I know there are better audio editors out there--I have some--but Audacity is currently the "quick and dirty" solution that is giving me the easiest time, such as it is, working with sound files of 2 hours' duration. If any tech-heads out there hear some anomalies in the files that they feel I could solve more effectively, and have specific advice on how I might do so, please send me a PM.
Technical note about the podcast website: I'm considering this a milestone, but I have finally reached my storage capacity, meaning that beginning with Transmission 1, today, each new podcast upload means that an old broadcast goes to the "archive." Subscribing on iTunes by clicking the box on the right-hand side of the page is a way to get all the existing episodes.
BOMBAST playlist, 2012 December 26, 8-10 p.m.
- AFX: "Boxing Day" [Rephlex]
- The National Jazz Trio of Scotland: "Oh Xmas Tree" [Karaoke Kalk]
- Bob Dean and his Hi-Way Wanderers: "I'll Take Her from the Valley" [Collectables] ***"Listening Parlour"
- The 13th Floor Elevators: "You're Gonna Miss Me" [International Artists]
- Tom Waits: "Frank's Song" [Manifesto] ***"Listening Parlour"
- Shelter Point: "Forever for Now" [Hotflush]
- Opal: "Happy Nightmare Baby" [SST] ***"Listening Parlour"
- The Carnations: "Scorpion" [TT Shaker]
- American Music Club: "The Hula Maiden" (live) [Demon] ***"Listening Parlour"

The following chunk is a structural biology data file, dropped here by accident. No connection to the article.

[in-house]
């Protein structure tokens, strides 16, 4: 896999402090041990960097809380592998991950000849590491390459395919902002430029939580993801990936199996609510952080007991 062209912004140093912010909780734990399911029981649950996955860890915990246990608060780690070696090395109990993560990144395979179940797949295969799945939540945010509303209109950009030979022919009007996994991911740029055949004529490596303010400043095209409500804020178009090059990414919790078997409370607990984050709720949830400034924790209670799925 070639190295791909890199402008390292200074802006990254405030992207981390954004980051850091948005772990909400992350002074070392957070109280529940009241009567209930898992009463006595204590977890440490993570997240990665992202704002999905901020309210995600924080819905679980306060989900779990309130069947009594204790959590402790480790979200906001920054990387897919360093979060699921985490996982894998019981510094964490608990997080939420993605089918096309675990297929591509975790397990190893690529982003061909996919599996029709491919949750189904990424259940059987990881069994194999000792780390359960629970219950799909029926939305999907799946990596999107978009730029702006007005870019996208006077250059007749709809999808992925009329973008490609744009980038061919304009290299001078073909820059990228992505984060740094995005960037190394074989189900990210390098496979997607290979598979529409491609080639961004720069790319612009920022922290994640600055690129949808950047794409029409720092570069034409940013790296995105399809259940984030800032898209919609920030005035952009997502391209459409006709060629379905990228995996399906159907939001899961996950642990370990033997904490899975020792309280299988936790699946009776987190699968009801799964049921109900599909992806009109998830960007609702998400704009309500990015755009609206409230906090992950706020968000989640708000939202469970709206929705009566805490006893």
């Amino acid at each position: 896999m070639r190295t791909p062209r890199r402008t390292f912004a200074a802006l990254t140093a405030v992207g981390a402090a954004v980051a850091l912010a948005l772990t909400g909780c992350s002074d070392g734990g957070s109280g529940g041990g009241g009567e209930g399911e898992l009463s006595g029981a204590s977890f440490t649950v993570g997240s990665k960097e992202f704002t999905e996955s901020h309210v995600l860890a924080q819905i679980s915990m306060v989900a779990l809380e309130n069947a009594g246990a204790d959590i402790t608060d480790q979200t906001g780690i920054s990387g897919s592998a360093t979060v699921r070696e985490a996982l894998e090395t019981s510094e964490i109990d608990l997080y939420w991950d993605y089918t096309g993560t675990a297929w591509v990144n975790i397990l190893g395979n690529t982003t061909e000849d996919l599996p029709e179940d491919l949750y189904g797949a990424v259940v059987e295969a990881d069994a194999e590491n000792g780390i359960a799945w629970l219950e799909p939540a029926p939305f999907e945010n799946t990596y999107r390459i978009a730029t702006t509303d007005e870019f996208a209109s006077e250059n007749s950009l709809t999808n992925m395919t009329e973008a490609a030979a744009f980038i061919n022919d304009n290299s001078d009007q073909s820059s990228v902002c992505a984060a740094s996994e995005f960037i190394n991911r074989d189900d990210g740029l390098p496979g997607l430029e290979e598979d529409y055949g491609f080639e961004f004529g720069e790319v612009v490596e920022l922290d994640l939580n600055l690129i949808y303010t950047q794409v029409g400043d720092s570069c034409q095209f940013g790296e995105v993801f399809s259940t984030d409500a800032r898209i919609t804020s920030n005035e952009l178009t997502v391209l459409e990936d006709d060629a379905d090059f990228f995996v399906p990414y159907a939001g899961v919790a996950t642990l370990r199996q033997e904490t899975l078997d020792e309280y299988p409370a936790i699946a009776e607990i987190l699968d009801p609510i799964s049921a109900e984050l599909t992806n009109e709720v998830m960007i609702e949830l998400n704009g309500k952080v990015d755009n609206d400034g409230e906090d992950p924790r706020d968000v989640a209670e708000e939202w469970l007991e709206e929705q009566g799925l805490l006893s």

- Pixies: "Debaser" / "Gigantic" (live) [4AD / FNAC]
- John Dowie: "It's Hard to Be an Egg" [Les Temps Modernes]
- Loretta Lynn: "Hey Loretta" [MCA] ***"Listening Parlour"
- Little Annie / Baby Dee: "Perfect Gift" [Tin Angel]
- Darling Farah: "Aangel" [Civil Music]
- Commodo: "Raymond" [Didlybom]
- Blancmange: "Feel Me" [Island] ***"Listening Parlour"
- Jimmy Edgar: "Hrt Real Good" [Hotflush]
- Divinyls: "Ring Me Up" [Chrysalis] ***"Listening Parlour"
- Throbbing Gristle: "20 Jazz Funk Greats" [Industrial]
- Primal Scream: "Slip Inside This House" [Creation / Sire]
- Miracle Legion: "Sea Hag" [Morgan Creek] ***"Listening Parlour"
- The Bags: "Survive" [Artifix]
- Bongwater: "Talent is a Vampire" [Shimmy Disc] ***"Listening Parlour"
- Moullinex feat. Peaches: "Maniac" [Gomma]
- Thin White Rope: "Burn the Flames" [Munster]
- The Human League: "Marianne" [Caroline / Virgin] ***"Listening Parlour"
- Teenage Fanclub: "December" [Creation / DGC]
next time: a small avalanche of small records. --kid catharsis